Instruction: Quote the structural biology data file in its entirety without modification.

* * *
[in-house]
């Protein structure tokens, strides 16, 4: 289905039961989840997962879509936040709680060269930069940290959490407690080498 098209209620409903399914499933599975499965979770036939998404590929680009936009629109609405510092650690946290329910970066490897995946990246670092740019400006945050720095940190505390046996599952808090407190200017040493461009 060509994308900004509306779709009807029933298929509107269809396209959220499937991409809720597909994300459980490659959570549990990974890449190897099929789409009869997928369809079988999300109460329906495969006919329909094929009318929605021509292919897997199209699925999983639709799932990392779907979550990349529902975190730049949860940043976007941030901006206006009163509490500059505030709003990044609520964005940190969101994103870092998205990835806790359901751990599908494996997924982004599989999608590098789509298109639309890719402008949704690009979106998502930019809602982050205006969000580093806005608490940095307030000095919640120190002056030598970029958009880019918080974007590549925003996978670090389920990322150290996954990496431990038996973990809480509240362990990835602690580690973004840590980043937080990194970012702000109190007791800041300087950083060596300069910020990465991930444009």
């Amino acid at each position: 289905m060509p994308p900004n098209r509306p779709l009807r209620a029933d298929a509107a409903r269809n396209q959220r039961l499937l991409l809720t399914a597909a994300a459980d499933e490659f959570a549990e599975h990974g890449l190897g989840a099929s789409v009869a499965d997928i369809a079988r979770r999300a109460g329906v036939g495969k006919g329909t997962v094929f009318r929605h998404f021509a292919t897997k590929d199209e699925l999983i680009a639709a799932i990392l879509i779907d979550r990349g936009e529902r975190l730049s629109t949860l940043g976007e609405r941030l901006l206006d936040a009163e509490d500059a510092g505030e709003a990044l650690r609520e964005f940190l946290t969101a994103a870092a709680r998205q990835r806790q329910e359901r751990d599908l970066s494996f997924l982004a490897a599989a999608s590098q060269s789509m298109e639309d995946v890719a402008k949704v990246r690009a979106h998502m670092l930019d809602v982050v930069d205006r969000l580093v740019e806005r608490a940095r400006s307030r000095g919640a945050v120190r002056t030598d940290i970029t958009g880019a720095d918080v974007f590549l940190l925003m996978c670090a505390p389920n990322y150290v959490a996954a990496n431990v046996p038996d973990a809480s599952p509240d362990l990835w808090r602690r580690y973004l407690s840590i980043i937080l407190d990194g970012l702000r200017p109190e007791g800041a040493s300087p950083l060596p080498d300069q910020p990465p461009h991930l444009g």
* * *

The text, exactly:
[in-house]
């Protein structure tokens, strides 16, 4: 289905039961989840997962879509936040709680060269930069940290959490407690080498 098209209620409903399914499933599975499965979770036939998404590929680009936009629109609405510092650690946290329910970066490897995946990246670092740019400006945050720095940190505390046996599952808090407190200017040493461009 060509994308900004509306779709009807029933298929509107269809396209959220499937991409809720597909994300459980490659959570549990990974890449190897099929789409009869997928369809079988999300109460329906495969006919329909094929009318929605021509292919897997199209699925999983639709799932990392779907979550990349529902975190730049949860940043976007941030901006206006009163509490500059505030709003990044609520964005940190969101994103870092998205990835806790359901751990599908494996997924982004599989999608590098789509298109639309890719402008949704690009979106998502930019809602982050205006969000580093806005608490940095307030000095919640120190002056030598970029958009880019918080974007590549925003996978670090389920990322150290996954990496431990038996973990809480509240362990990835602690580690973004840590980043937080990194970012702000109190007791800041300087950083060596300069910020990465991930444009």
């Amino acid at each position: 289905m060509p994308p900004n098209r509306p779709l009807r209620a029933d298929a509107a409903r269809n396209q959220r039961l499937l991409l809720t399914a597909a994300a459980d499933e490659f959570a549990e599975h990974g890449l190897g989840a099929s789409v009869a499965d997928i369809a079988r979770r999300a109460g329906v036939g495969k006919g329909t997962v094929f009318r929605h998404f021509a292919t897997k590929d199209e699925l999983i680009a639709a799932i990392l879509i779907d979550r990349g936009e529902r975190l730049s629109t949860l940043g976007e609405r941030l901006l206006d936040a009163e509490d500059a510092g505030e709003a990044l650690r609520e964005f940190l946290t969101a994103a870092a709680r998205q990835r806790q329910e359901r751990d599908l970066s494996f997924l982004a490897a599989a999608s590098q060269s789509m298109e639309d995946v890719a402008k949704v990246r690009a979106h998502m670092l930019d809602v982050v930069d205006r969000l580093v740019e806005r608490a940095r400006s307030r000095g919640a945050v120190r002056t030598d940290i970029t958009g880019a720095d918080v974007f590549l940190l925003m996978c670090a505390p389920n990322y150290v959490a996954a990496n431990v046996p038996d973990a809480s599952p509240d362990l990835w808090r602690r580690y973004l407690s840590i980043i937080l407190d990194g970012l702000r200017p109190e007791g800041a040493s300087p950083l060596p080498d300069q910020p990465p461009h991930l444009g």